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By Pattie Detwiler | April 15, 2016 at 12:10 PM EDT

From AIHP Innkeeper Magazine I wrote for Innkeepers.


The answer is yes to both.  It seems that in the last year there have been plenty of buyers and plenty of sellers.  I don’t think the market suggests there is an advantage to being a seller or a buyer at this time in the market.  Many Inn properties have changed ownership over the past year at reasonable and defensible pricing reflecting a healthy market.   After 2008 when the economy tanked, there were many Inns that couldn’t hang on and did go out of business or had to sell their Inn for less than value.  That was also true of the housing market as well.


Commercial interest rates are low comparatively speaking, and many Small Business Administration Loans are being used when purchasing an Inn.  There are even USDA Loans available in certain areas.


What are some of the preparation items a seller can accomplish prior to listing an Inn for Sale?


  1.  If there are any repairs needed, or regular maintenance items needed, do them.  Don’t say, “Well the new owners can do those things”.  That can hurt the value of the property and the perception of the buyer who will be viewing your property.
  2.  List of major repairs that have been completed over the term of your ownership.  Especially Roof, Appliances, Heating and Air Conditioning systems (HVAC), etc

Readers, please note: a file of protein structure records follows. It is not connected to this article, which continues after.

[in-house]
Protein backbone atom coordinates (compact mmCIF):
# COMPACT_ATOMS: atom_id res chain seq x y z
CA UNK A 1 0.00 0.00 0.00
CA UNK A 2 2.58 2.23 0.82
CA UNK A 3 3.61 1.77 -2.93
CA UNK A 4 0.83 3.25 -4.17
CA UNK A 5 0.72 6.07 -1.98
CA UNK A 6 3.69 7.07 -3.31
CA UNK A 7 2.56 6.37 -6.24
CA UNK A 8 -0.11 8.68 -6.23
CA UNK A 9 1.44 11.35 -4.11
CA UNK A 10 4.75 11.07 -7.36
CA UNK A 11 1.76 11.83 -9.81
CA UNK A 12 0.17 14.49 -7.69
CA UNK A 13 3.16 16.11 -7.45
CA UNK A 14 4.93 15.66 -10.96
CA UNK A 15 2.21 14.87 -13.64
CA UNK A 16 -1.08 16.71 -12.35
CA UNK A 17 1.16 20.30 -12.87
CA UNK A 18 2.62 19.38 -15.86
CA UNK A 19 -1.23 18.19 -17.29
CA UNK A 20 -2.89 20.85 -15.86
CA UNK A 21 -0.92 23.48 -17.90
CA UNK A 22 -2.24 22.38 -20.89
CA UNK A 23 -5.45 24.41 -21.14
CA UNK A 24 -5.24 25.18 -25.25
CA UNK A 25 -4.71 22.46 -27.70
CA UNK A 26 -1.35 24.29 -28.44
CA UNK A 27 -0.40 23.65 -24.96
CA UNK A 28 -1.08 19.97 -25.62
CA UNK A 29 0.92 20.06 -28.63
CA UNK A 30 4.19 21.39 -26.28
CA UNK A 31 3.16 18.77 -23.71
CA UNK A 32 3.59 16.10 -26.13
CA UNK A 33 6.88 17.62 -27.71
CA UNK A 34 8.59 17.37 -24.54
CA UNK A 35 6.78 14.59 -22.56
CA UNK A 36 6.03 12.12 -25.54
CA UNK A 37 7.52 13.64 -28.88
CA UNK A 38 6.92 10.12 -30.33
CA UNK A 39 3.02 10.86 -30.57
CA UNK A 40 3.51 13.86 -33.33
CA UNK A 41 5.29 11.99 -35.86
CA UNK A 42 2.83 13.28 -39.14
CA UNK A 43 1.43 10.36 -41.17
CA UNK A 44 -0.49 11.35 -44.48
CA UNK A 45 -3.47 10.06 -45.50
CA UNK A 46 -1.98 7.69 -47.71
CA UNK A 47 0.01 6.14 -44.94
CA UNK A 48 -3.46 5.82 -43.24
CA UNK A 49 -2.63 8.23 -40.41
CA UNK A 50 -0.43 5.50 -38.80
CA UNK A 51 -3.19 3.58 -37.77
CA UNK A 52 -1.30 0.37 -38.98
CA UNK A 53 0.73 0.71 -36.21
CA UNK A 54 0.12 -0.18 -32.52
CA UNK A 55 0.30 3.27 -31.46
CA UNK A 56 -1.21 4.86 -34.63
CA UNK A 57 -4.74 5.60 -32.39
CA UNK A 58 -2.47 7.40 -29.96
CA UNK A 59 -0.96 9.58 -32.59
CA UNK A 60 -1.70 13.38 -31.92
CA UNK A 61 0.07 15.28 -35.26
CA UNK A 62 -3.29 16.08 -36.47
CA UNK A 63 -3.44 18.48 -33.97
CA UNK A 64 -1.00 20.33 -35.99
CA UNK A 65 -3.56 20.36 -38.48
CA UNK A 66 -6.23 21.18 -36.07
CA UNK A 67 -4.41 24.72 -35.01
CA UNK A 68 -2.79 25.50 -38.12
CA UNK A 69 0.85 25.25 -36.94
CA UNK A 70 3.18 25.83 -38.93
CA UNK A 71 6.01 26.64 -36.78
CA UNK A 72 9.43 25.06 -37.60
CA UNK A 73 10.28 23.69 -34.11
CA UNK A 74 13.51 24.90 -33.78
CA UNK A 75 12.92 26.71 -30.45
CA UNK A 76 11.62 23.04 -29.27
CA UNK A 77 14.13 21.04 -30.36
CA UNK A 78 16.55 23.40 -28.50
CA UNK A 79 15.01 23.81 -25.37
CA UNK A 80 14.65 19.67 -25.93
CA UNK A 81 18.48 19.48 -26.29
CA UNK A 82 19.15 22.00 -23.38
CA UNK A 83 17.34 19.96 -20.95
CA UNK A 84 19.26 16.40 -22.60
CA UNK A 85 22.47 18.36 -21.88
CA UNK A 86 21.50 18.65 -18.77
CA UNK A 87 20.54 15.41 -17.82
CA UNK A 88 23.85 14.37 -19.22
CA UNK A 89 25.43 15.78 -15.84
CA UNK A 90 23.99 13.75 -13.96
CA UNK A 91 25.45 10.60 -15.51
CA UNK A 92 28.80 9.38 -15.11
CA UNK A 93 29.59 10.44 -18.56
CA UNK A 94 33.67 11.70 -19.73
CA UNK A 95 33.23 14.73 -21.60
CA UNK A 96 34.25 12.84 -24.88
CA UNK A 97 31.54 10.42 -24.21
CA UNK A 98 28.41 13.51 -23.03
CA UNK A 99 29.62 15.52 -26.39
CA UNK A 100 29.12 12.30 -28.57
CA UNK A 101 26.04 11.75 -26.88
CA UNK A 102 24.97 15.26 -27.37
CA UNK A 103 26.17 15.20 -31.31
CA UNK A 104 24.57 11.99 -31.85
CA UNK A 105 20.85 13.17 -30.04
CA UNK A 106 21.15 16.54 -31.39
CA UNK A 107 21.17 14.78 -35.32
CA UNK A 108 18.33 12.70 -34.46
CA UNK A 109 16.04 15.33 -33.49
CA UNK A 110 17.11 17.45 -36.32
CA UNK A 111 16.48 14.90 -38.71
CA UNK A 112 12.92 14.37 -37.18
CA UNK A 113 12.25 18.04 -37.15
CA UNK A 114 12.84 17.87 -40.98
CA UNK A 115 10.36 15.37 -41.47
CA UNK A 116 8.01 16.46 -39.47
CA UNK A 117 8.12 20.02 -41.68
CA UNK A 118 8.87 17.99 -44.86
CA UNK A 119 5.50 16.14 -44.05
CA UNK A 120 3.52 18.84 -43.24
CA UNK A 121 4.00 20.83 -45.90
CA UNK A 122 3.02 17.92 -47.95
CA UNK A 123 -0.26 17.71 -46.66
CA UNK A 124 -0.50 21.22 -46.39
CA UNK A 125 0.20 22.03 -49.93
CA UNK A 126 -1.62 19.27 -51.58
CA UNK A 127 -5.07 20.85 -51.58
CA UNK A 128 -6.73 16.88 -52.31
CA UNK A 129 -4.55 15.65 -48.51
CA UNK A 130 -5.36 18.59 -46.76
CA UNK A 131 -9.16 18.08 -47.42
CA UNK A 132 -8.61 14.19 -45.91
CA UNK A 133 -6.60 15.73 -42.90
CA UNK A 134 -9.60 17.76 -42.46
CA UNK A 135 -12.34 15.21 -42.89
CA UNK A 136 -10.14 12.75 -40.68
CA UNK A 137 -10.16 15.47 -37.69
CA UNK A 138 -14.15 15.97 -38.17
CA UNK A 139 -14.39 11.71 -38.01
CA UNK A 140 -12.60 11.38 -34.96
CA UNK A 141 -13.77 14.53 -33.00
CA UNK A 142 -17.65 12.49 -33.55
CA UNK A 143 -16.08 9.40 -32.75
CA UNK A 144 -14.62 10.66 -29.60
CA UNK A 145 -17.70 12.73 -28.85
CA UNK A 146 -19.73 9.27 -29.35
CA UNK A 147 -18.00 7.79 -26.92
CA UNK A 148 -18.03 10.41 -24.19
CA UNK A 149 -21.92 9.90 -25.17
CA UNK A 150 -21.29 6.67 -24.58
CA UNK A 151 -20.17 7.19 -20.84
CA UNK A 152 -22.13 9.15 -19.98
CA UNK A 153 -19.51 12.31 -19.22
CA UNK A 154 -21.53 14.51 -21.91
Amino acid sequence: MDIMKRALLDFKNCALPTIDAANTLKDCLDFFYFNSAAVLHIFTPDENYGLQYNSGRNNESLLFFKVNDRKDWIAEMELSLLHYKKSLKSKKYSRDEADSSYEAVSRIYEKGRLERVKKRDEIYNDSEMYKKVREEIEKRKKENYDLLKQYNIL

3.  Keep your Financial Information up to date and current.  Don’t add items that are not directly related to the expenses of the Inn.  Many do this to keep their taxes lower, but the end result is the value of your Inn can be hurt.  Profit & Loss Statements for last 3 years & include current year to date information.  This is needed to help evaluate and set a sales price and prospective Buyers will ask for this information.  You may want to know that the buyer’s lender will want to see the certified tax returns for the past 3 years, so the profit and loss statements provided should accurately reflect the Inns’ tax returns.
  4.  List the items that will be included in the sale by room, and the items that will be excluded.  If you are planning on keeping certain paintings or artwork, you may want to replace them before you starting showing the property to a potential buyer.  The same goes for pieces of furniture that are special to you and will not go with the sale of the property.
  5.  Buyers want to know what your occupancy rate, average daily rate, and room rates are.  Income by month to help establish an understanding of cash flow or seasonal income.  Is there a potential for growth if they purchase the Inn.


These are just a few tips for Sellers, there are other items to gather together to be ready to put your Inn on the market for sale.  I’m more than happy to answer any questions you may have about preparing your Inn for sale.  Pattie Detwiler, Consultant/Realtor, Bed and Breakfast Consultant Service,  561.223.3201 or email your questions to